TEFAF NEW YORK FALL
Francois Xavier Fabre
Portrait of the sculptor Barthélémy Corneille
oil on canvas
74 x 61 cm
29 1/8 x 24 1/8 in
29 1/8 x 24 1/8 in
ProvenancePrivate Collection, Switzerland
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ExhibitionsExhibited at the “Saint-Louis” exhibition of the “pensionnaires du Roy”, Rome, Accademia di Francia, Palazzo Mancini, 24 August-2 September 1789
PublicationsPer la storia di questo dipinto cfr. A. DE MONTAIGLON, J. GUIFFREY (a cura di), Correspondance des Directeurs de l’Académie de France à Rome. Paris, 1906, vol. XV, 1785 – 1790, p. 345, n° 9010, (Ménageot à d’Angiviller A Rome, le 2 Septembre 1789); F. BOYER Le sculpteur Barthélémy Corneille à Rome et en Toscane (1787-1805), in F. BOYER, Le Monde des Arts en Italie et la France de la Révolution et de l’Empire, S.E.I, Torino 1970, cap VI, pp.45 – 54, p. 46 (cit.)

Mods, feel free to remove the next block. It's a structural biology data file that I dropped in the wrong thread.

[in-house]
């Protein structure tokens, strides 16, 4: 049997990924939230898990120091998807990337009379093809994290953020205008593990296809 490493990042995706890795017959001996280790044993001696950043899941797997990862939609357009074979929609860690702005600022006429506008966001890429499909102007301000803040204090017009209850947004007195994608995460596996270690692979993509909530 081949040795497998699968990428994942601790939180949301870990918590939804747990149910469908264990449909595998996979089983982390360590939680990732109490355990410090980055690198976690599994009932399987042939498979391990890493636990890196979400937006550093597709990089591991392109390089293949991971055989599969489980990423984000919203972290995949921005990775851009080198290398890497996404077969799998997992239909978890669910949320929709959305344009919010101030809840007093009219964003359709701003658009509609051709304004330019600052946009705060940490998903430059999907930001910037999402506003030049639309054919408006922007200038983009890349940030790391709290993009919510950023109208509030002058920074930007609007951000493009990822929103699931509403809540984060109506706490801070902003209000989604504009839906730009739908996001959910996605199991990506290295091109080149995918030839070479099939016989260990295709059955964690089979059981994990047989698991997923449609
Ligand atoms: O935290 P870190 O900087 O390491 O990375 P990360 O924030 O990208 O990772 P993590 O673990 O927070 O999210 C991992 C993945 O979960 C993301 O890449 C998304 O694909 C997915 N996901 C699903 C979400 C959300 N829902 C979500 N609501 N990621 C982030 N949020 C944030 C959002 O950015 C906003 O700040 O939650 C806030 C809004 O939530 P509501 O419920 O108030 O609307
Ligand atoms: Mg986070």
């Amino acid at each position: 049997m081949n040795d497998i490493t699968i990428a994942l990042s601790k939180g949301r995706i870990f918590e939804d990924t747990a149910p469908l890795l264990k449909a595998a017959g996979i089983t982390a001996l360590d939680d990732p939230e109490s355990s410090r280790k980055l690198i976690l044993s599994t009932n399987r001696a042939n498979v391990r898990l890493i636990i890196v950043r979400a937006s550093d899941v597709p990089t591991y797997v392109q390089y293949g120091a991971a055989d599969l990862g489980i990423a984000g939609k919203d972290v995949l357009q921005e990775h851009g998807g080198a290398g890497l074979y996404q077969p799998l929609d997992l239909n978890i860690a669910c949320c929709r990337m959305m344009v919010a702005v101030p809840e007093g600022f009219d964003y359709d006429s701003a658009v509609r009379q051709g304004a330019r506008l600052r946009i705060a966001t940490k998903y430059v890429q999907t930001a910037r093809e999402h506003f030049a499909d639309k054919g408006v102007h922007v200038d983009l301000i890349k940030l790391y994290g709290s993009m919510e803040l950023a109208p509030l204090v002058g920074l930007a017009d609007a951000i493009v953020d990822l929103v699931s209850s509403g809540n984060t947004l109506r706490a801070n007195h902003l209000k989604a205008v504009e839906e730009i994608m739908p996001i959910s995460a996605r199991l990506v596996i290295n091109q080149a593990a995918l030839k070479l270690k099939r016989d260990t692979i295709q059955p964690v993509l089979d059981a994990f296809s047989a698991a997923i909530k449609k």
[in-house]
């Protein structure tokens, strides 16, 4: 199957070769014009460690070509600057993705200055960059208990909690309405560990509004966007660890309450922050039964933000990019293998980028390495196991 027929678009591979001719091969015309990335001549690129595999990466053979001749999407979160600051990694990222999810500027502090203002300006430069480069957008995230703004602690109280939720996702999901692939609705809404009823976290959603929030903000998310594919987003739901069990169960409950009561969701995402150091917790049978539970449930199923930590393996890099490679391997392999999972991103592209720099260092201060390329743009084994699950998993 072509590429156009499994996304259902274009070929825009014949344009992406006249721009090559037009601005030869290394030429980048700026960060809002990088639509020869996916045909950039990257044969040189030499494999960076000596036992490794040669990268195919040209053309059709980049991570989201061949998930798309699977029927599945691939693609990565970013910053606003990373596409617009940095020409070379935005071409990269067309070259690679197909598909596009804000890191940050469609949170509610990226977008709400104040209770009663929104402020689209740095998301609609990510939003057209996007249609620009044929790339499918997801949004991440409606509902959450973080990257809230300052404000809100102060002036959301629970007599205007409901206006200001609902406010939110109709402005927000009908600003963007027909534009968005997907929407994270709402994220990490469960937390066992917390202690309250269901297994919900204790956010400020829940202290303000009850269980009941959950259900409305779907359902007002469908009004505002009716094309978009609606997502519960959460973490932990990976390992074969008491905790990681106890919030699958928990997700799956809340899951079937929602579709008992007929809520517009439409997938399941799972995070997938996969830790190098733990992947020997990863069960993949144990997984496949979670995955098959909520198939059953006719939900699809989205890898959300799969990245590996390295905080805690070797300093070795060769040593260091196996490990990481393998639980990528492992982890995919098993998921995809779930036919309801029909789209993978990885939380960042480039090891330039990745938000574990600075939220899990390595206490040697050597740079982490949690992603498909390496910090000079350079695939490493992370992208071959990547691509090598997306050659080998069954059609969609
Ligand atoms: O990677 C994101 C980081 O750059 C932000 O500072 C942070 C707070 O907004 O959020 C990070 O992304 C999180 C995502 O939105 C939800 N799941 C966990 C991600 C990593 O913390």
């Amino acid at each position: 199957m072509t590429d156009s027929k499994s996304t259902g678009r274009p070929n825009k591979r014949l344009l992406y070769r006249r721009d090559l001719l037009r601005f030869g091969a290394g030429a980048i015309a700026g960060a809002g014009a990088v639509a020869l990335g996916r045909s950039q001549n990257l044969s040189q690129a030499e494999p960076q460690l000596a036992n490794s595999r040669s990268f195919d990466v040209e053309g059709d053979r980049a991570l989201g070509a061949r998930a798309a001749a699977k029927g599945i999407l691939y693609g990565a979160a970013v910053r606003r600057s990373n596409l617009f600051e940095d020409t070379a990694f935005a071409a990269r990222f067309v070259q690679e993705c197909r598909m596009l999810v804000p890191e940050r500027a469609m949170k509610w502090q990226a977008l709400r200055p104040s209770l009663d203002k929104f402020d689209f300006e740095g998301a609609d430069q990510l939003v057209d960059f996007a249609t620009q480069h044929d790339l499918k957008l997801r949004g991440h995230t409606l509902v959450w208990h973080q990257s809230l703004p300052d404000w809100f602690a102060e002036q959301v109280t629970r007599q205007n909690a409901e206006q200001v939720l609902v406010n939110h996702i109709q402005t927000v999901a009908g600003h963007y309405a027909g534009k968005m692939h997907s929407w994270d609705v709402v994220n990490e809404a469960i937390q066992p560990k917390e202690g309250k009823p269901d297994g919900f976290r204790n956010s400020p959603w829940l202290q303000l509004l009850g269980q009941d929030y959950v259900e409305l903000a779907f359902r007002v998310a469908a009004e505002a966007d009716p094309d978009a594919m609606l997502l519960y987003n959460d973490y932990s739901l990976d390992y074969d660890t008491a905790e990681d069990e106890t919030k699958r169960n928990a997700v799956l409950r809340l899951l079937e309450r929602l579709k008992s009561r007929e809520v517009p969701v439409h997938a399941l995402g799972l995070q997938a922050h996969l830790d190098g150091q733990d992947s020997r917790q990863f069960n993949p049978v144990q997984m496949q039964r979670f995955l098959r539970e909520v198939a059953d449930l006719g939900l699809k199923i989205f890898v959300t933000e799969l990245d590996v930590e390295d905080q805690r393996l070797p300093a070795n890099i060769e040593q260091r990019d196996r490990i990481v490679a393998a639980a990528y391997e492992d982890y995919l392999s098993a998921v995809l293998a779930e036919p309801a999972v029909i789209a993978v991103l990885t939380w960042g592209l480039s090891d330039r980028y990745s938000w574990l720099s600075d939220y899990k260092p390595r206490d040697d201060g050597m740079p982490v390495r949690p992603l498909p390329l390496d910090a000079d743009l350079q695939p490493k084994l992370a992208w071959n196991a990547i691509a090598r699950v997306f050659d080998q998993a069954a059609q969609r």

In the last quarter of XVIII century, it was common for painters to exchange portraits between artists and friends: surely, it was in vogue in 1787, when the painter François-Xavier Fabre and the sculptor Berthélémy Corneille arrived in Rome, as newly elected pensionnaires at the Accademia di Francia in Palazzo Mancini. The training for academical studies was still stranded on old and dull practices, like nude studies, draped figures, copies from ancient monuments and from the masterpieces of the Renaissance and 17th century. In this situation stuck in the past, it became obvious for the pensionnaires to experiment with new typologies of painting: on the one hand, some of them went out in the Roman countryside to study the landscape “sur le motif”; the others practiced, in Palazzo Mancini, the portrait genre, sketching friends and the “charge d’atelier”, sometimes emphasizing the features of the person portrayed. The so-called “portrait d’amitié”. The present painting was exposed for the first time in the “gran salon de l’appartement du Roy” in Palazzo Mancini, during the celebrations of St. Louis’ day, on 25th August 1789. Thereafter the painting remained in the collection of the sitter, Barthèlèmy Corneille, and it only reappeared recently in a private collection with the wrong attribution to Jacques-Louis David. The half figure of the sculptor is portrayed, very close to the viewer, against a bright, olive brown background like the one we can find in many portraits by David; he is sitting on the side, with the right arm lying on the back of the chair. He holds in his hands the tools of the trade, the hammer and the claw chisel, ready to start working. The portrait of Corneille can be placed in Fabre’s early period production, between 1783 and 1792, and it’s very close to the Portrait of Jacques Joseph Coiny (Versailles, Musée du Château, fig.1), another “portrait d’amitié”: these paintings are direct testimonies of a personal relationship between artists, with an emotional sensibility and a spontaneity visible also by the rapid brushworks, a technique learned from his master David. The ideal pendant of the painting in exam is the carved portrait of Fabre executed by Corneille (fig.2), which was first shown in 1790 in San Luigi dei Francesi. During 1788, Corneille became very ill and almost died, forcing to stay in bed for many months, since he almost died. He finally recovered at the beginning of the summer. It seems reasonable to say that the two artists portrayed each other right after this unpleasant period, as if they wanted to celebrate the full recovery of the sculptor, who finally could come back to work. It is certain that Fabre gave his carved portrait to Musée Fabre in 1826. While the sculptor portrayed his friend the painter and emphasized his features and flaws, Fabre chose to idealise Corneille, representing him with a wig and being very well-dressed.